Shanghai Pathways Blog

Understand ​China​ ​From the Local ​Perspect​ive



I wish I knew

The name of this film comes from a really old Shanghai song, it is about the past of the city and many of its amazing stories. The more I gets to know it, the more unknown I felt. I think I will NEVER get tired of Shanghai.

I Wish I Knew, it was directed by famous Chinese director Jia Zhangke.  The focus of the film is on understanding Shanghai’s recent history through interviews with people closely related to the past and present stories of this city.  Jia selected 18 individuals to follow, from a pop star to the grandchild of China’s most influential general.  This film won the Keno Pen Award from the Montreal International Documentary Festival.


Up the Yangtze

Today, I went on a trip with a friend from Danmark, what amuses her the most are older generation in China who went through so much changes and difficulties in life, but still, they manage to find the inner peace and happiness.

Over 30% of the visitors to China will take the cruise down to see the the Three Gorges Dam across the Yangtze river in Hubei, China.  The experience will be very different than visiting a big modern city like Shanghai, this film is rich in detail about ways of life, dreams, and aspirations and is a great view into the reality of Chinese life.  

Up the Yangtze, it was directed by famous Chinese director Yun Chang.  The film follows the life of the Yu family as their lives are affected by the construction of the Three Gorges Dam, the largest mega-dam and a symbol of growth and progress in China.  Yu Shui, the daughter in the family, leaves home to earn a living on a tourist cruise liner while her family packs their belongings to escape the rising water line.  From the film’s website: “All the while the ship charts a course towards its controversial destination, traveling upriver through a landscape of unprecedented upheaval, as ancient and revered sites give way to the burgeoning candy-colored towers of China’s neon future.”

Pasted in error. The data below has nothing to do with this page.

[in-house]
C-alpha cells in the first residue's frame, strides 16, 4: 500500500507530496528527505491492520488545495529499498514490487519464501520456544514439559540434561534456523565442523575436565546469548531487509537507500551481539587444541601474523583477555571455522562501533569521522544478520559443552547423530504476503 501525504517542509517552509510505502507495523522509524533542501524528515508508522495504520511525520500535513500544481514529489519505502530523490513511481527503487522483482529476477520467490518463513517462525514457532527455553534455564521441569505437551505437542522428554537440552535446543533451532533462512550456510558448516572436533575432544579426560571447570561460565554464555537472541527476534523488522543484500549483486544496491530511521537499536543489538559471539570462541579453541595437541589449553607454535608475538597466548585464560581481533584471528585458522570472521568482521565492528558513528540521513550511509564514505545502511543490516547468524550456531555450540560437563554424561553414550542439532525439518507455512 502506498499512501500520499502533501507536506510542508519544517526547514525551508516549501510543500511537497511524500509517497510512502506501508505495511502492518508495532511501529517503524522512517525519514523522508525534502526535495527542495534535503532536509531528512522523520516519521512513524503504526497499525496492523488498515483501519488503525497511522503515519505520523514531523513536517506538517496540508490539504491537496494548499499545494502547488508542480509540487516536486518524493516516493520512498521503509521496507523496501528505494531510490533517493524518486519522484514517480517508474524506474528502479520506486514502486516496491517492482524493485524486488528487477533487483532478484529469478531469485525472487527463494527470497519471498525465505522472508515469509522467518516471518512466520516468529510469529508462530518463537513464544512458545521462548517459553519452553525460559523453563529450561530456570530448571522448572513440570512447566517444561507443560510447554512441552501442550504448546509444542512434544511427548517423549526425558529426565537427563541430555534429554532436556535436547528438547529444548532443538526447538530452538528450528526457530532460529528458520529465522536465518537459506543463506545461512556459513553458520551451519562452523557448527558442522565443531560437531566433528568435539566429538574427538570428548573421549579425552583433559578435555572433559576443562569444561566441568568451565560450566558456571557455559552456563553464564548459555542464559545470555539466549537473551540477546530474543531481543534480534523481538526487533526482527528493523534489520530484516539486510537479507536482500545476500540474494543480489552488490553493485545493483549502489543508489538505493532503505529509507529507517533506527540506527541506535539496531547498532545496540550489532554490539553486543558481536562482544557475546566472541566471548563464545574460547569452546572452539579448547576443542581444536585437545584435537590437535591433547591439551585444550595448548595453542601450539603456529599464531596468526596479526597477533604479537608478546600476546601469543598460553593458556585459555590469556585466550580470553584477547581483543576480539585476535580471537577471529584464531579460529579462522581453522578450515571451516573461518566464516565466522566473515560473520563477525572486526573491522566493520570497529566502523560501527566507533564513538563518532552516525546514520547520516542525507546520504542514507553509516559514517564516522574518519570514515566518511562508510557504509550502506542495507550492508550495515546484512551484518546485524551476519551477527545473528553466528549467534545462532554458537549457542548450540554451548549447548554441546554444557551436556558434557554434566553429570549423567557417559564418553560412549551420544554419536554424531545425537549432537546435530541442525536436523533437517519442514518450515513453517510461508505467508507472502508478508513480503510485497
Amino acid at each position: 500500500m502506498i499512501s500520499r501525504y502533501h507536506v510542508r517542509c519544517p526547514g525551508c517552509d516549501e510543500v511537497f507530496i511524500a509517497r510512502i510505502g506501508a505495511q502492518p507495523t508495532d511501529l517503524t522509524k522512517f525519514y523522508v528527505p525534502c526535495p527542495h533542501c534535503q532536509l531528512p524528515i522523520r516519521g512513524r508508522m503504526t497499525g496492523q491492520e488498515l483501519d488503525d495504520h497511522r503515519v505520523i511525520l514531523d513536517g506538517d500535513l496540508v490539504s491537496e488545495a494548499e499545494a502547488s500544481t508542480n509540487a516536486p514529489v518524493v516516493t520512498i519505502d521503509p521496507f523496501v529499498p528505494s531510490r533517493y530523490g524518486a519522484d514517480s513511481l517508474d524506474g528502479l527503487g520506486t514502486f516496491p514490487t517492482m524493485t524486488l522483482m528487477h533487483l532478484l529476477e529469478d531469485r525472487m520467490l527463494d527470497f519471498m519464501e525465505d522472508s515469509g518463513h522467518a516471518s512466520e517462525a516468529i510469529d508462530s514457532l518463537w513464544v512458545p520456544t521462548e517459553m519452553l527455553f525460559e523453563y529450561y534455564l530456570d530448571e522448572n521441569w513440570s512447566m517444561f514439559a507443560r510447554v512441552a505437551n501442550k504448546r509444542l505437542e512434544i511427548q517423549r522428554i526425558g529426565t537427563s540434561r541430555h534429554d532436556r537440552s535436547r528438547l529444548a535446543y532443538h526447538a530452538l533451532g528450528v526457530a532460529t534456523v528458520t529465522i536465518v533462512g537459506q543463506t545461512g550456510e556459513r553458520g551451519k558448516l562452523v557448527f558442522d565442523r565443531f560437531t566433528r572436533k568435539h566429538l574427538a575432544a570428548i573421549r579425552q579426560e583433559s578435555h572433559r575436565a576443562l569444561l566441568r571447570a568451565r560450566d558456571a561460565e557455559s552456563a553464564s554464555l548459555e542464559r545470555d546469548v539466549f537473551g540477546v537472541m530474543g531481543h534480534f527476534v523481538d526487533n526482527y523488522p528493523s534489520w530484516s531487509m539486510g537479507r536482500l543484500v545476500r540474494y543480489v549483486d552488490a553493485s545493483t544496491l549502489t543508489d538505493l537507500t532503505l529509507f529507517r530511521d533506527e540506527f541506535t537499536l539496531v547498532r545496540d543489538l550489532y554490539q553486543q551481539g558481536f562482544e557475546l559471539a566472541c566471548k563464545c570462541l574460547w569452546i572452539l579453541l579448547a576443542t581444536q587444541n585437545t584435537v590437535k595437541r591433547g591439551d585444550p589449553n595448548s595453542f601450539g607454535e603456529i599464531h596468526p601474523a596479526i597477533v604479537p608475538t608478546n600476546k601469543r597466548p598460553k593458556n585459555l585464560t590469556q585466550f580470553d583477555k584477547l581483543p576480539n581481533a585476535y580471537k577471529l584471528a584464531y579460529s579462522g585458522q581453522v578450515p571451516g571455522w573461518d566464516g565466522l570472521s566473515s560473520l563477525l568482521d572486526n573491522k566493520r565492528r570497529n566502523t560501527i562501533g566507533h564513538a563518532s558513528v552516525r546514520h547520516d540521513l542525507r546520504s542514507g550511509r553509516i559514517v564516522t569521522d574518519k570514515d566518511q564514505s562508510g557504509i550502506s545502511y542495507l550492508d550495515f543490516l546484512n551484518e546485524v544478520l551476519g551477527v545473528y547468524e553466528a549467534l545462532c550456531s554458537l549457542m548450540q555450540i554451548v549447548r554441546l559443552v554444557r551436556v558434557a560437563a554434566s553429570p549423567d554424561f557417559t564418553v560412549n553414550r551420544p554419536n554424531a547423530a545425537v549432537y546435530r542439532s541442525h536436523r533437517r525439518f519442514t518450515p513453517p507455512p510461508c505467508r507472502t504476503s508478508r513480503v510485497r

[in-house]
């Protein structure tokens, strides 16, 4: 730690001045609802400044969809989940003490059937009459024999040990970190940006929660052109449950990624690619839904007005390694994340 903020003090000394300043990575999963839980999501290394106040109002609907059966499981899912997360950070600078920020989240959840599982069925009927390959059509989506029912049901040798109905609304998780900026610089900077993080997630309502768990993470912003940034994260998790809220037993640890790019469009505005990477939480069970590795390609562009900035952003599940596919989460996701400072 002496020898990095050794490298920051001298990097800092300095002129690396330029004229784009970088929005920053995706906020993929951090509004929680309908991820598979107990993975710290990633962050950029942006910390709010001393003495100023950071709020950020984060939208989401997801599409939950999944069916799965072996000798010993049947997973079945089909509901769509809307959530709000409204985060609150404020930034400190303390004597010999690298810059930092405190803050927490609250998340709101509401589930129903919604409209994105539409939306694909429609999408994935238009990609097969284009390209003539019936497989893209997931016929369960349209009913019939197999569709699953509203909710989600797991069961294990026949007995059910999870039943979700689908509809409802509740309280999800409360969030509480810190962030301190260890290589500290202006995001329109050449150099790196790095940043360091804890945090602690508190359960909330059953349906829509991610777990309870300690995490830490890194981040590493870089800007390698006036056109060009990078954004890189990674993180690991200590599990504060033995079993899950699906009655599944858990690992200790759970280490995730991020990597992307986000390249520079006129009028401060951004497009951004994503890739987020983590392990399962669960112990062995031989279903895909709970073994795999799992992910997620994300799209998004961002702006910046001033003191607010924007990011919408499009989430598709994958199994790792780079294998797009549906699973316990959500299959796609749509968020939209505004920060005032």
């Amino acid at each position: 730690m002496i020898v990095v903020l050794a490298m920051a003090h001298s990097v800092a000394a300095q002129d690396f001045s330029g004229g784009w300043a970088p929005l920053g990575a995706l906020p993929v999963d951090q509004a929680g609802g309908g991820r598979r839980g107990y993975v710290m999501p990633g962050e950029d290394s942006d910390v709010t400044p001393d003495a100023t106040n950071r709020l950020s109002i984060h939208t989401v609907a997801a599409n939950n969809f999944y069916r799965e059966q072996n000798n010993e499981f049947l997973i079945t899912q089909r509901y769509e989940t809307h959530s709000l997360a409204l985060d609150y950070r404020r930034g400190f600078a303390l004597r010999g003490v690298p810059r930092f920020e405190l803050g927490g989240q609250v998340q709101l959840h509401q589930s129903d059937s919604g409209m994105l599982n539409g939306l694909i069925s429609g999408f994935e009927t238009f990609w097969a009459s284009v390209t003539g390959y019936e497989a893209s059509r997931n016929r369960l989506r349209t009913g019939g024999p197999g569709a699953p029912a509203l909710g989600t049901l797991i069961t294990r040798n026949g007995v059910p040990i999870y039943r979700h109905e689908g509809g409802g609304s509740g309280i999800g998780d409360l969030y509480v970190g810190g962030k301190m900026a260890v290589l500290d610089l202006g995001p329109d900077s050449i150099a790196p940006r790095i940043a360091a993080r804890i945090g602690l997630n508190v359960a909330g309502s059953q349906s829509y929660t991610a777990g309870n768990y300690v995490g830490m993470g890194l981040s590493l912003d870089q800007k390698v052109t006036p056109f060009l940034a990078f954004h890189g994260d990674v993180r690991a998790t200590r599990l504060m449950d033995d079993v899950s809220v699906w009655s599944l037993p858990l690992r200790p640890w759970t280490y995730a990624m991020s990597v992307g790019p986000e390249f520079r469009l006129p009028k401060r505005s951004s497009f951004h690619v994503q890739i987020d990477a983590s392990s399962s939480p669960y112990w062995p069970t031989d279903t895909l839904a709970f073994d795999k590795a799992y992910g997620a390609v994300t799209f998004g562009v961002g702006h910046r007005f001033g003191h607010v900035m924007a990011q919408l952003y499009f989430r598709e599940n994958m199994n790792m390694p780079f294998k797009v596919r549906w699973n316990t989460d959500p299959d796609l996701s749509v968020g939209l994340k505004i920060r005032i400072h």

Young and Restless in China

Whenever I meet interesting young people in China, I always felt a simarlity, it is like looking into the mirrors and suddently see myself in it. 

Chinese people want practical happiness, the current social trend is “Get rich as fast as you can, and start a good life – big house, fancy car and a good job”.  The reason behind it is that people have been so poor for the past 100 years, so we are like poor hungry kids got inside the candy store, we want a lot, a lot and a lot. 

“Young and Restless in China.”  It’s about nine Generation X-ers (including a doctor to a hiphop artist to an environmental activist to two migrant workers) who set out to make it on their own.  It follows these nine X-ers over the course of five years to see how they grow and what they learn about life.

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